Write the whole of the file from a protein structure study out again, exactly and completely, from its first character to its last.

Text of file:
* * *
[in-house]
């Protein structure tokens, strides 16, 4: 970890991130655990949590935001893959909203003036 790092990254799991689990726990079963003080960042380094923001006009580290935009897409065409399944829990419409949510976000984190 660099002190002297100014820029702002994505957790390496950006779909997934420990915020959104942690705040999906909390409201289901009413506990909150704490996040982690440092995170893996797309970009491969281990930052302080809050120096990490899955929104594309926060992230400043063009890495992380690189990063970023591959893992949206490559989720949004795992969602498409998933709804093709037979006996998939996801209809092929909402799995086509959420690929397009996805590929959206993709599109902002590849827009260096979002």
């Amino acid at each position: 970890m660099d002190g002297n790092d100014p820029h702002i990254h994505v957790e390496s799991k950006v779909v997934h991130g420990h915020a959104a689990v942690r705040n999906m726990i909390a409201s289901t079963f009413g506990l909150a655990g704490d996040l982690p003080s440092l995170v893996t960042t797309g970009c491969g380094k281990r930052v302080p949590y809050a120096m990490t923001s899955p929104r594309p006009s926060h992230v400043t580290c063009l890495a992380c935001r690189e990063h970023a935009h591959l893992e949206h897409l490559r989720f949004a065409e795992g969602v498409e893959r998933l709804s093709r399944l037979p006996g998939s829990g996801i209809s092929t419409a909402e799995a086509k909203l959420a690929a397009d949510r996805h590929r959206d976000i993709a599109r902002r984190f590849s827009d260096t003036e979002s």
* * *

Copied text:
[in-house]
């Protein structure tokens, strides 16, 4: 970890991130655990949590935001893959909203003036 790092990254799991689990726990079963003080960042380094923001006009580290935009897409065409399944829990419409949510976000984190 660099002190002297100014820029702002994505957790390496950006779909997934420990915020959104942690705040999906909390409201289901009413506990909150704490996040982690440092995170893996797309970009491969281990930052302080809050120096990490899955929104594309926060992230400043063009890495992380690189990063970023591959893992949206490559989720949004795992969602498409998933709804093709037979006996998939996801209809092929909402799995086509959420690929397009996805590929959206993709599109902002590849827009260096979002």
């Amino acid at each position: 970890m660099d002190g002297n790092d100014p820029h702002i990254h994505v957790e390496s799991k950006v779909v997934h991130g420990h915020a959104a689990v942690r705040n999906m726990i909390a409201s289901t079963f009413g506990l909150a655990g704490d996040l982690p003080s440092l995170v893996t960042t797309g970009c491969g380094k281990r930052v302080p949590y809050a120096m990490t923001s899955p929104r594309p006009s926060h992230v400043t580290c063009l890495a992380c935001r690189e990063h970023a935009h591959l893992e949206h897409l490559r989720f949004a065409e795992g969602v498409e893959r998933l709804s093709r399944l037979p006996g998939s829990g996801i209809s092929t419409a909402e799995a086509k909203l959420a690929a397009d949510r996805h590929r959206d976000i993709a599109r902002r984190f590849s827009d260096t003036e979002s």